Pootuppaug and Kittán: An Indigenous view of New England Water-Ways
Narragansett Bay, Mashapaug Pond...these local New England waterways recall engineering reclamation projects, summer recreation and a particular kind of environmental thought around water. But they have another history, too, one in which is folded the lives and knowledge of the First Peoples of the region, of the Eastern Woodland nations, who have a deep connection with both the land and water. Beginning with a short introduction tracing some considerations about Narragansett Bay in the literature of colonial science and settler histories, this talk will recount historic and contemporary uses of fresh water and the ocean bays, aesthetic and spiritual meanings of those waters, and the impacts of colonization, industrialization and urbanization on all these, through indigenous eyes. The journey will take us from Providence...to Bermuda, and back.
"Pootuppaug and Kittán: An Indigenous view of New England Water-Ways" is the 4th in a lecture series. introduced by Geri Augusto, and presented by Lorén Spears, Executive Director of the Tomaquag Museum in Exeter Rhode Island.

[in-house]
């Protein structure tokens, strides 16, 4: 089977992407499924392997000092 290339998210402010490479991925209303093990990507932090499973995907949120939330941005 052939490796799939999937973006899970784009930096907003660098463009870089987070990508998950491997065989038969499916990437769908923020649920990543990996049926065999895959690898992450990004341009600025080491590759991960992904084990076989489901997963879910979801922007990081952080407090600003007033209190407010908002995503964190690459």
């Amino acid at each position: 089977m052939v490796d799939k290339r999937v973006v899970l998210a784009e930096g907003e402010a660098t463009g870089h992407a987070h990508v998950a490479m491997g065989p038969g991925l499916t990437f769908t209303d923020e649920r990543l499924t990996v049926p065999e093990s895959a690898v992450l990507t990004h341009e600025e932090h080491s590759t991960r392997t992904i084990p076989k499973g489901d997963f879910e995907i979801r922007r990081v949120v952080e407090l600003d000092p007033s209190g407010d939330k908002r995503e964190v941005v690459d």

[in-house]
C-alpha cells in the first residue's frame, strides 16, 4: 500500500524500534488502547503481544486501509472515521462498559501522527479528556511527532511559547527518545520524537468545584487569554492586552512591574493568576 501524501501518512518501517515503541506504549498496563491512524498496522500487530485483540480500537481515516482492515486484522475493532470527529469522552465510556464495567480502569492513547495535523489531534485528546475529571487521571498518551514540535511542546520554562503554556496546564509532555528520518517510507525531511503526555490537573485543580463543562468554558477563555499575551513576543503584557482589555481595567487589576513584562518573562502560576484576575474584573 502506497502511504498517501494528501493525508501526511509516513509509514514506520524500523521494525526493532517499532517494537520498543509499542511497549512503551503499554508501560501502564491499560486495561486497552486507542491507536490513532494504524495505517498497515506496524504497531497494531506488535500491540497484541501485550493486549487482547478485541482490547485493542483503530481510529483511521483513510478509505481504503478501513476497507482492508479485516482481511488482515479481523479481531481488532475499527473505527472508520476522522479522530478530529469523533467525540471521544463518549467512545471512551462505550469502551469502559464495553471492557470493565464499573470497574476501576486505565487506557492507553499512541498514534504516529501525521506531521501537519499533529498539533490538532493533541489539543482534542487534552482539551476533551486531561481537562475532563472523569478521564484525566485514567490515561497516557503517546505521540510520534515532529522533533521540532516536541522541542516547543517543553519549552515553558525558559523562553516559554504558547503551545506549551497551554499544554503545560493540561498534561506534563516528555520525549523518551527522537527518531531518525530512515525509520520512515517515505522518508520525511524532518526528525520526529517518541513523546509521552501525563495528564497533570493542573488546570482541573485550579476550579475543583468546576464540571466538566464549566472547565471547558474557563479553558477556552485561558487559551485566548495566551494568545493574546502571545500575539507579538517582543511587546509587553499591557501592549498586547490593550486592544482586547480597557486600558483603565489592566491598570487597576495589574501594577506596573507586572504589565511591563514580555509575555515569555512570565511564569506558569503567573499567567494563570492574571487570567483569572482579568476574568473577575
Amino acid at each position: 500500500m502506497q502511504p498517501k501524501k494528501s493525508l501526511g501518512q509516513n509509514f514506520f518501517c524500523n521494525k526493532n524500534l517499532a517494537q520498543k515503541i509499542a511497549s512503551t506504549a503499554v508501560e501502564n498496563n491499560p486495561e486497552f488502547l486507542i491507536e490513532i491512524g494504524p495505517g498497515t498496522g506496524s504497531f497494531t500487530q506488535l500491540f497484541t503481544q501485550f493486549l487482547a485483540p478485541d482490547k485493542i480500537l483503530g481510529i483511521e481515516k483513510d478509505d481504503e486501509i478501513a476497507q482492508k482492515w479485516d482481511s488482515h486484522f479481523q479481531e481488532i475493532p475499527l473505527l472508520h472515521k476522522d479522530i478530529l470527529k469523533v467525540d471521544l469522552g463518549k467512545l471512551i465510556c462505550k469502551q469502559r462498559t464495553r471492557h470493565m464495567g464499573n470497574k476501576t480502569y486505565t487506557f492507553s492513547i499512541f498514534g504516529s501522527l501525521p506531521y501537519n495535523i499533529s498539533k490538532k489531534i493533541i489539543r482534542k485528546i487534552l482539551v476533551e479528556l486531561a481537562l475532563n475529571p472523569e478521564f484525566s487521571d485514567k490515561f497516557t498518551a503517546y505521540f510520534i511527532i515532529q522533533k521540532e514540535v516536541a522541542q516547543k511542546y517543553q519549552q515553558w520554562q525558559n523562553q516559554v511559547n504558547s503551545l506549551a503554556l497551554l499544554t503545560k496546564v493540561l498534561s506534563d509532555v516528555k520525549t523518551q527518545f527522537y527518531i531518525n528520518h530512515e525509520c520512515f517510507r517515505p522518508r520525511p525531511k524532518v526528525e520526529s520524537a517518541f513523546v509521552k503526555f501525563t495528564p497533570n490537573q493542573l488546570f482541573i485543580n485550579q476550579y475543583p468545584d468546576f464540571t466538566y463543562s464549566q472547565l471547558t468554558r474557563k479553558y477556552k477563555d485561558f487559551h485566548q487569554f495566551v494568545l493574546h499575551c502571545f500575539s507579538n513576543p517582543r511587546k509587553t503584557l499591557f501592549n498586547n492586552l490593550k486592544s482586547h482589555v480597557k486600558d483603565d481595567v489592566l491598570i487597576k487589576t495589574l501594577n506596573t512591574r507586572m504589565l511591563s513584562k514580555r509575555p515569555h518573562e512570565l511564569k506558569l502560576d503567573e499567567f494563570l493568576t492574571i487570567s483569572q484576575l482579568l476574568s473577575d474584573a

"Ebbs and Flows: The Culture and Control of Water in Past and Present", features four talks taking up STS approaches to water. This series is sponsored by the Program in Science and Technology Studies and the C.M. Colver Lectureship.
*Lorén Spears (Narragansett/Niantic) is Executive Director of Tomaquag Museum. Ms. Spears has bachelor’s and master’s degrees in Education, from the University of Rhode Island and the University of New England, respectively. An essayist, artist and two-term Tribal Councilwoman of the Narragansett Tribe in Charlestown, Rhode Island where she currently resides, Ms. Spears has taught underserved youth in Rhode Island public schools for many years. In 2003, she founded the Nuweetooun School at Tomaquag Museum and developed the curriculum focused on Native history and culture along with environmental education. Among the Museum’s publications is Through Our Eyes, An Indigenous View of Mashapaug Pond (Dawn Dove and Holly Ewald, Eds.)